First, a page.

Native toBabylon
RegionNear East
Era18th–4th century BC
unclassified (Hurro-Urartian?)
Language codes
ISO 639-3None (mis)

Kassite (also Cassite) was a language spoken by the Kassites in Mesopotamia from approximately the 18th to the 7th century BC. From the 16th to 12th centuries BC, kings of Kassite origin ruled in Babylon until they were overthrown by the Elamites. As only a few dozen words are known, none of which have been demonstrably linked to any living or dead language family, Kassite is considered an unclassified language at present, possibly an isolate or belonging to the Hurro-Urartian languages.


Based on the patchy distribution of extant cuneiform texts, the Semitic Akkadian language of the native Babylonians was mostly used for economic transactions during the Kassite period, with Sumerian used for monumental inscriptions. Traces of the Kassite language are few:

A lack of Kassite texts makes the reconstruction of Kassite grammar impossible at present.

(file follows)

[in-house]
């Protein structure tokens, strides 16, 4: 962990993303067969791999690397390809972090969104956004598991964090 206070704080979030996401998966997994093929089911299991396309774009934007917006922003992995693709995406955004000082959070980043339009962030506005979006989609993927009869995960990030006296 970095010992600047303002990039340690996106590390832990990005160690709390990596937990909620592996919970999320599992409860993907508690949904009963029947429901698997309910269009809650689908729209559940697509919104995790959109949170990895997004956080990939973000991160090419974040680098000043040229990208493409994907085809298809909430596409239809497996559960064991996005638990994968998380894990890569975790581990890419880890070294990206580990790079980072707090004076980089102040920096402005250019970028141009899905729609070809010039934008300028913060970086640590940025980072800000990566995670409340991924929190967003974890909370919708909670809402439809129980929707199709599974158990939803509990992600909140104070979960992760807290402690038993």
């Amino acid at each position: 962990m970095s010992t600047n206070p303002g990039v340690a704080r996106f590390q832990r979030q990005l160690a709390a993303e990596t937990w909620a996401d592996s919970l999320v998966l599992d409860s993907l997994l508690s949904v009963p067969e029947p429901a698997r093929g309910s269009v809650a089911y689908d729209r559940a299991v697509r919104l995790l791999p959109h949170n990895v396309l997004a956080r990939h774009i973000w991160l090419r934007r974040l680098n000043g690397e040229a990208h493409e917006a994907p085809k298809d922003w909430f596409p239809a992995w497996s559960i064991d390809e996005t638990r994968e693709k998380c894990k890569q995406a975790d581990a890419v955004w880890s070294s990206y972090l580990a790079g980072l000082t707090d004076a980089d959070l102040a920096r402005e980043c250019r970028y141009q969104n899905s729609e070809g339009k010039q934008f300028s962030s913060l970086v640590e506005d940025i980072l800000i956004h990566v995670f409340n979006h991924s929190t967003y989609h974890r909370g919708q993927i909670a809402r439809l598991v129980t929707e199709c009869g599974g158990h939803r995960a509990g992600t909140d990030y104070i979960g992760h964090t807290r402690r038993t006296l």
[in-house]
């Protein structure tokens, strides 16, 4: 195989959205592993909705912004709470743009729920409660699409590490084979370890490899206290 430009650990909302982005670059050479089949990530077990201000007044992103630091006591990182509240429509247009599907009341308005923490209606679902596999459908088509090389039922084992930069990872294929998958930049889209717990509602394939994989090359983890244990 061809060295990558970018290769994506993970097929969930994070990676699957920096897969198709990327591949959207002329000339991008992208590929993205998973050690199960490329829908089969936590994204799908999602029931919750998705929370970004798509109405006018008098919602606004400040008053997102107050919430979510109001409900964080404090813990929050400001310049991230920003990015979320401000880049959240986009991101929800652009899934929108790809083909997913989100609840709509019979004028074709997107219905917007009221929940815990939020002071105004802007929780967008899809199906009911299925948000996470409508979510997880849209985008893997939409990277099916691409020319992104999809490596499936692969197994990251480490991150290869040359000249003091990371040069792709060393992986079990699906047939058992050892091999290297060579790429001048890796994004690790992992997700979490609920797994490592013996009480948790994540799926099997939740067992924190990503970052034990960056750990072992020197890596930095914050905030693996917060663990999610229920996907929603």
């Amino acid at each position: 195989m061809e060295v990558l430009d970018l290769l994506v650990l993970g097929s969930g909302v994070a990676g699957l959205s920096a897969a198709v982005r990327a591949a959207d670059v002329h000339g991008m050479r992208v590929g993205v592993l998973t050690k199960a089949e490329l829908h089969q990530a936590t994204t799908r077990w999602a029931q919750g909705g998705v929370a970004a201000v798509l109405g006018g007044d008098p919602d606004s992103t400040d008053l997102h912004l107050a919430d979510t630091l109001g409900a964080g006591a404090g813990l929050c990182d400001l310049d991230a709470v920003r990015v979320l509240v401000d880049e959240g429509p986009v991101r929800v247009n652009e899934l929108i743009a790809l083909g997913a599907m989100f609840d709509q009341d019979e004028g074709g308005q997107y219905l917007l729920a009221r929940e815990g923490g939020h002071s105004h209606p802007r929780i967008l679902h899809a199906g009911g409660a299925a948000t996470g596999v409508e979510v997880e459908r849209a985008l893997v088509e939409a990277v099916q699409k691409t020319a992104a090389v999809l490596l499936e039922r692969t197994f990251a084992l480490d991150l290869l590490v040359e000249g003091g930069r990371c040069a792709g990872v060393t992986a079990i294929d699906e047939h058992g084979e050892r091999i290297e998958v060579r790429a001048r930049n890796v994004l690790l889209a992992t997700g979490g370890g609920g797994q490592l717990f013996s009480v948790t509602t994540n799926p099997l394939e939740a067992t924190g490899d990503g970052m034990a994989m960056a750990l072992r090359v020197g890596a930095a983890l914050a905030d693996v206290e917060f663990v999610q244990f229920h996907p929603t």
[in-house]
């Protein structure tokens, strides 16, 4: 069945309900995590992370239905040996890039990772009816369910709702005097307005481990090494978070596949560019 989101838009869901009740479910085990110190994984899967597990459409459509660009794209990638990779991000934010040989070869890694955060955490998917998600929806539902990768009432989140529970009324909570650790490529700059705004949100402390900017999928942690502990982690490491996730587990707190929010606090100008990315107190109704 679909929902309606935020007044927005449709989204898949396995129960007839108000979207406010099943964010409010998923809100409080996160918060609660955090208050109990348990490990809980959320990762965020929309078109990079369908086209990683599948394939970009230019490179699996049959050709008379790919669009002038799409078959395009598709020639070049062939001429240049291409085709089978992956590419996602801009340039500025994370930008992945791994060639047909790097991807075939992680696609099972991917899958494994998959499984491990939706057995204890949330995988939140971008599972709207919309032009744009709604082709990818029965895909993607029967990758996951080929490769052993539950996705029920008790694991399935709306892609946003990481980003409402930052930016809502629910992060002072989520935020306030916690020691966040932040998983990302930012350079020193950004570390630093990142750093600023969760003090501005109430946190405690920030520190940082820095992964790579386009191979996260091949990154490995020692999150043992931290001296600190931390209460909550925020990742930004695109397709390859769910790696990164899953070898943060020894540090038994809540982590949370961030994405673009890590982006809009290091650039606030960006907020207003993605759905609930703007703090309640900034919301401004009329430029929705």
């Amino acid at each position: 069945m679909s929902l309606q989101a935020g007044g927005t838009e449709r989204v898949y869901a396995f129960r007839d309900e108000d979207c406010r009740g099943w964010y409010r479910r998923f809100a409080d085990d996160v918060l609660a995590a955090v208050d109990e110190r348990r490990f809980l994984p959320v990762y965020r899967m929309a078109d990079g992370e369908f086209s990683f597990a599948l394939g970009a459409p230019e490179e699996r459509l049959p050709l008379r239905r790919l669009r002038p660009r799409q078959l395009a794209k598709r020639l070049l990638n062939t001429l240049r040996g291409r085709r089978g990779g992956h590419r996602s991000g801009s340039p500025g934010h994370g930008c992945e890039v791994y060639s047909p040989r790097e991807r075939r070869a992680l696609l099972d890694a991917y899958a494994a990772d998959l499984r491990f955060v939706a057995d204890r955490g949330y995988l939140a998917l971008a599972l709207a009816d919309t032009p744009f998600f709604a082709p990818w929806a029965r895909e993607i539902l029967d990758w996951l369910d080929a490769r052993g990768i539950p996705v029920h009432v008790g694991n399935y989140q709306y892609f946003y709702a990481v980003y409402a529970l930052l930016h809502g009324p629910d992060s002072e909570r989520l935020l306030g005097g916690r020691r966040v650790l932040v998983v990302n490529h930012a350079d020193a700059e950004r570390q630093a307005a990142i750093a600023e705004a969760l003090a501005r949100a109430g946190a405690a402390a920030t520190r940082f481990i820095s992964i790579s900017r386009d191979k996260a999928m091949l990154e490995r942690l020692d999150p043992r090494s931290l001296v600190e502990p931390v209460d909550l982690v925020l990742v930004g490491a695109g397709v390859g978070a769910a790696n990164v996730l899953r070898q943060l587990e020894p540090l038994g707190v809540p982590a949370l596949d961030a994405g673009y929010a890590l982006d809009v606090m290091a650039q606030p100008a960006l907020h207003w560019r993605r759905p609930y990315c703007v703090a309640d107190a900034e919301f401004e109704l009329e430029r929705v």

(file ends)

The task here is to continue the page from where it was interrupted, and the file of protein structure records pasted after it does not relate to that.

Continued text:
Genetic relations of the Kassite language are unclear, although it is generally agreed that it was not Semitic; a relation with Elamite is doubtful.

Relationship with or membership in the Hurro-Urartian family has been suggested,[4] based on a number of words. It is not clear whether Kassite was a distinct language in the Hurro-Urartian phylum, or simply a Southern dialect of Hurrian. If it was the latter rather than the former, it could be surmised that the Kassites were merely a tribe of Hurrians that expanded from the north into the south and settled in Mesopotamia. On the other hand, if Kassite is the former rather than the latter, this suggests that Hurro-Urartian was an even larger language group and more significant to the region than historical experts have observed, and was perhaps spoken by far more people than previously thought.

Morphemes are not known; the words buri ('ruler') and burna ('protected') probably have the same root.[citation needed]


  1. ^ Theophilus G. Pinches (1917). "The Language of the Kassites". Journal of the Royal Asiatic Society: 102–105. JSTOR 25189508. on Archiv Tablet BM 93005.
  2. ^ Tablet K. 4426 + Rm 617 (II R 65, No. 2; V R 44, treated in Balkan, Kassitenstudien, pp. 1–3)
  3. ^ Tablet CBS 12617.
  4. ^ Schneider, Thomas (2003). "Kassitisch und Hurro-Urartäisch. Ein Diskussionsbeitrag zu möglichen lexikalischen Isoglossen". Altorientalische Forschungen (in German) (30): 372–381. doi:10.1524/aofo.2003.30.2.372. S2CID 163178607.


Further reading